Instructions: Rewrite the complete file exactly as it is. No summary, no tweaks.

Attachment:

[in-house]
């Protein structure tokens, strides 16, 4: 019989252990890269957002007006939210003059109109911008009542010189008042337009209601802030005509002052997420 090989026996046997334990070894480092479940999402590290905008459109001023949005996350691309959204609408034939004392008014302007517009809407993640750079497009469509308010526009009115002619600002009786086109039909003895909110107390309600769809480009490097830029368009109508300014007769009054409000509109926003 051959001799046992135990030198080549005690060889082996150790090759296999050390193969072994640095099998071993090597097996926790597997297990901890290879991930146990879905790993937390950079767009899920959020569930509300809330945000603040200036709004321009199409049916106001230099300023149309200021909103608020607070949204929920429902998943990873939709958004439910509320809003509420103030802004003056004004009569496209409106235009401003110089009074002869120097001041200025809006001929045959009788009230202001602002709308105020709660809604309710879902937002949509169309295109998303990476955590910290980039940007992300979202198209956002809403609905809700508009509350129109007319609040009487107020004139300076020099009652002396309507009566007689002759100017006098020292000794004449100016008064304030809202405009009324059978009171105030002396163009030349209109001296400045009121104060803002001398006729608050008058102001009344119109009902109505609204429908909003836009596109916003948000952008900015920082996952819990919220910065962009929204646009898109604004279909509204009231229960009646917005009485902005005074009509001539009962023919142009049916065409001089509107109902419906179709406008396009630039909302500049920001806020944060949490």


[in-house]
């Protein structure tokens, strides 16, 4: 019989252990890269957002007006939210003059109109911008009542010189008042337009209601802030005509002052997420 090989026996046997334990070894480092479940999402590290905008459109001023949005996350691309959204609408034939004392008014302007517009809407993640750079497009469509308010526009009115002619600002009786086109039909003895909110107390309600769809480009490097830029368009109508300014007769009054409000509109926003 051959001799046992135990030198080549005690060889082996150790090759296999050390193969072994640095099998071993090597097996926790597997297990901890290879991930146990879905790993937390950079767009899920959020569930509300809330945000603040200036709004321009199409049916106001230099300023149309200021909103608020607070949204929920429902998943990873939709958004439910509320809003509420103030802004003056004004009569496209409106235009401003110089009074002869120097001041200025809006001929045959009788009230202001602002709308105020709660809604309710879902937002949509169309295109998303990476955590910290980039940007992300979202198209956002809403609905809700508009509350129109007319609040009487107020004139300076020099009652002396309507009566007689002759100017006098020292000794004449100016008064304030809202405009009324059978009171105030002396163009030349209109001296400045009121104060803002001398006729608050008058102001009344119109009902109505609204429908909003836009596109916003948000952008900015920082996952819990919220910065962009929204646009898109604004279909509204009231229960009646917005009485902005005074009509001539009962023919142009049916065409001089509107109902419906179709406008396009630039909302500049920001806020944060949490």